Racism shows its ugly face in many areas of life, including sports. The "beautiful game" of football is plagued by racism perpetrated either by players against players or supporters against players. Victims include some of the most celebrated and successful players like Samuel Eto'o, Thierry Henry, Roberto Carlos, Patrice Evra, just to name a few. These men have faced racial abuse either by way of monkey chants, spitting, bananas thrown at them from the stands or racist slurs by a fellow player or coach. In 2004, Luis Aragones, former Spanish footballer and national coach, used racially offensive language against a player (Thierry Henry). Racial abuse is more commonly perpetrated by supporters on the stands; rarely does it happen on the pitch. But recently, there have been reports of "player-on-player" racial abuse. One of the perpetrators of racism on the pitch is Luis Suarez, a national of Uruguay who plays for Liverpool. He was recently sanctioned for racism by the Football Federation (FA).
Suarez has been on the headlines for the wrong reasons.
During the 2010 FIFA World Cup in South Africa, the striker demonstrated gross indiscipline in Football when he deliberately robbed Ghana, and Africa as a whole, of a deserved victory. He was hailed as a "national hero" at the time. His teammates carried him shoulder-high as they celebrated a stolen victory.
At the end of 2011, Luis Suarez was involved in a more sinister controversy.
It was alleged that he racially abused a fellow footballer, Patrice Evra, defender for Manchester United, during a game between Liverpool FC and Manchester United in October.
Suarez was found guilty by an independent commission of racially abusing Patrice. Consequently the FA slapped him with an eight-game ban.
24-year-old Suarez tried without success to defend himself when he said:
"In my country, 'negro' is a word we use commonly, a word which doesn't show lack of respect and is even less so a form of racist abuse. Based on this, everything which has been said so far is totally false." [Source].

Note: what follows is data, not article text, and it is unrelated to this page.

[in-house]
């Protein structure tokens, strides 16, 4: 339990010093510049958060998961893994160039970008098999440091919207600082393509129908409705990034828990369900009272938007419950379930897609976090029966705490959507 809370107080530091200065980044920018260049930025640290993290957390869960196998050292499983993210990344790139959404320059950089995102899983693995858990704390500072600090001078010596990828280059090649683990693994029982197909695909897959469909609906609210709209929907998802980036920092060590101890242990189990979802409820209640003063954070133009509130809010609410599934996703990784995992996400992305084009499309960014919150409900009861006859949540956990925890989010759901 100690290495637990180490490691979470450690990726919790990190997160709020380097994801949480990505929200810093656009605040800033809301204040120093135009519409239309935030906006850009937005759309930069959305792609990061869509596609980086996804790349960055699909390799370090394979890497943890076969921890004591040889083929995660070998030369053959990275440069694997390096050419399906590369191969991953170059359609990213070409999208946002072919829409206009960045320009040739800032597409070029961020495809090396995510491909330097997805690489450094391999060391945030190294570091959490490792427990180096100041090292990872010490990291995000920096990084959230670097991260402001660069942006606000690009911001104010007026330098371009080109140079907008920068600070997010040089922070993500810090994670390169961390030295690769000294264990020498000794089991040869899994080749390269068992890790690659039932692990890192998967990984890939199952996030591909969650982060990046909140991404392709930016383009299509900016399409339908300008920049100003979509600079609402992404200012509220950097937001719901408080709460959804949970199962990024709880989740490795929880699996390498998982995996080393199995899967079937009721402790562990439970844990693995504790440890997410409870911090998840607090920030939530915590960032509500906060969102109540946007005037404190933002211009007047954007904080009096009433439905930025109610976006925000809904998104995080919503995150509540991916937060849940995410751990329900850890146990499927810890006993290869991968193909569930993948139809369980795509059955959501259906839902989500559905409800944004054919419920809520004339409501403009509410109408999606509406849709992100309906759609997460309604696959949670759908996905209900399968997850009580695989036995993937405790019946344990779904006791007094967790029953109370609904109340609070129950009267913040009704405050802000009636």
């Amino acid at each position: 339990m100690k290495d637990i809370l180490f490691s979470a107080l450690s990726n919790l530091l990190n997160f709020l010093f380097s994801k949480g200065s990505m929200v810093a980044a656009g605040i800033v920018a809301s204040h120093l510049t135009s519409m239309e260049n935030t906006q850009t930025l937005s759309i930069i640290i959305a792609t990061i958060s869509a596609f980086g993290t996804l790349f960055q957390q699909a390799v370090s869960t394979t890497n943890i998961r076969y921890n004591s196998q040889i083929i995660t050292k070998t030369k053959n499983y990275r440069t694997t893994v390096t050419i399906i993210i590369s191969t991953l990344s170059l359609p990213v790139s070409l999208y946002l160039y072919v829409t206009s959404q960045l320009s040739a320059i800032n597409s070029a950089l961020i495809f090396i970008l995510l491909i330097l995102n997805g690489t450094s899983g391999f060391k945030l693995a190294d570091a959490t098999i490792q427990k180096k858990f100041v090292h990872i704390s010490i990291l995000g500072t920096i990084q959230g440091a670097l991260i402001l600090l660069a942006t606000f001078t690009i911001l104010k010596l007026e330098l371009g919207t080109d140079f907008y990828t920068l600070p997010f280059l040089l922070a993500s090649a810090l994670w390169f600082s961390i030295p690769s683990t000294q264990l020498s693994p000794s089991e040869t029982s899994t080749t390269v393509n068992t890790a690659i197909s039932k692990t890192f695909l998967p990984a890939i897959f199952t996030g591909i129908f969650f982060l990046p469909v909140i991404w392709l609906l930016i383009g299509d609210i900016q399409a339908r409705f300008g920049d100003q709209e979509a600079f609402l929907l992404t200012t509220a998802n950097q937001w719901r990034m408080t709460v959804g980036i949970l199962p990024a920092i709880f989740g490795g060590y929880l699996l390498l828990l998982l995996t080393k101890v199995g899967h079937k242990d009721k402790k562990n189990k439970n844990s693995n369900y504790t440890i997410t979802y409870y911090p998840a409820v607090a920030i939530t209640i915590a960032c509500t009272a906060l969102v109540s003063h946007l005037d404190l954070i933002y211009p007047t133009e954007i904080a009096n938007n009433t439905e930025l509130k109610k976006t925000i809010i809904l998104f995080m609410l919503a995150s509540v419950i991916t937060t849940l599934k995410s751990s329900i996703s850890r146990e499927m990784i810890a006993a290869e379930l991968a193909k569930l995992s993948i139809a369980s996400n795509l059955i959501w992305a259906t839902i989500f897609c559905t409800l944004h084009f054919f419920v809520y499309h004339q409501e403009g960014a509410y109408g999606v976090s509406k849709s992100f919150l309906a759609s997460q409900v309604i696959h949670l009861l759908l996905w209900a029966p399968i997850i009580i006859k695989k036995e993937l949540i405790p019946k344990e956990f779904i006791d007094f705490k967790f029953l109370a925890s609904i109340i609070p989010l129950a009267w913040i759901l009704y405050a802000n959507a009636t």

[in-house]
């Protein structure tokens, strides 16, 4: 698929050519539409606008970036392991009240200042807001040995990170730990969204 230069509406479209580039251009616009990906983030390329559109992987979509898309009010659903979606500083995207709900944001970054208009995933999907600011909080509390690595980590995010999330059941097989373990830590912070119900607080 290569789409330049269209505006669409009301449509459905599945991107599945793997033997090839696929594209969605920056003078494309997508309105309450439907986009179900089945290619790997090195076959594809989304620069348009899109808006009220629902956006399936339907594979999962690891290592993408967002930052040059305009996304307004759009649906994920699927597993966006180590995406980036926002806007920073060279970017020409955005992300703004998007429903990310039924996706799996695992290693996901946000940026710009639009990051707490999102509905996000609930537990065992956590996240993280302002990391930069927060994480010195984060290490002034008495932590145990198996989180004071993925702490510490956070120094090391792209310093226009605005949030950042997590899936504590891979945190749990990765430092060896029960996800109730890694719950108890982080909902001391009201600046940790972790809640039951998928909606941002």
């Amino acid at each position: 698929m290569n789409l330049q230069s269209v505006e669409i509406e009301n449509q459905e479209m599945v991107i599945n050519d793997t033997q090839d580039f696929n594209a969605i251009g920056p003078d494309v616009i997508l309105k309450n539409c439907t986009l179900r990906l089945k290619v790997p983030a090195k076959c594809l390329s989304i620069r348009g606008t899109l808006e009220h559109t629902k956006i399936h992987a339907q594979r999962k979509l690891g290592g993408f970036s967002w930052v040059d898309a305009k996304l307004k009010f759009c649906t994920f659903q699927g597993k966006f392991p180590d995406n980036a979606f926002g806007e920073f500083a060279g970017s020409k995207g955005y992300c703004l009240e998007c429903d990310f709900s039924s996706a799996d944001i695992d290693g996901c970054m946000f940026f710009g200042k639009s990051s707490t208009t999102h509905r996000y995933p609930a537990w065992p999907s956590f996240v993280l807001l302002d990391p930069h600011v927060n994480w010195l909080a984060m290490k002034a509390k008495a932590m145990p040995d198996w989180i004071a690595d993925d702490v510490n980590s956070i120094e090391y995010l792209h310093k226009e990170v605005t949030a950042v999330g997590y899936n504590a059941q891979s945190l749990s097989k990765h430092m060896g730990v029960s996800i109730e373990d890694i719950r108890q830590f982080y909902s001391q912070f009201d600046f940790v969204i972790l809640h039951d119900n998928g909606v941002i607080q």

The striker and those who use this argument to defend him seem to be unaware that whether or not the word "negro" is commonly used in Uruguay is irrelevant in this case. What matters is "intent" and the circumstances under which the word was used (note that Suarez reportedly directed the word at Evra seven times in two minutes).
The consequences of racial abuse and racism on players and other victims are far-reaching and there is a need to protect victims.
I advocate a policy of "zero tolerance" for racism and strongly believe that persons who utter racist and offensive slurs, in a bid to offend or dehumanize, should be punished to the full extent. I therefore condemn in the strongest terms Suarez's offensive rant and welcome the decision of the FA to sanction him. Tougher sanctions for racial abuse and racism in football should be considered.
Racial abuse between players on the pitch cannot be solved by a handshake - as misguidedly suggested by Football boss, Sepp Blatter, in an interview with CNN World Sport.
It is worth mentioning that another player, Chelsea's John Terry, is under investigation for making racist comments on the pitch.
*Photo of Suarez and Evra: Mail Online.
My Father: Apartheid Trailblazer and Domestic Abuser - My father Stephen Mokone may have been a great soccer player who broke the color barrier in South Africa during apartheid, but he was no hero in my life.
4 minutes ago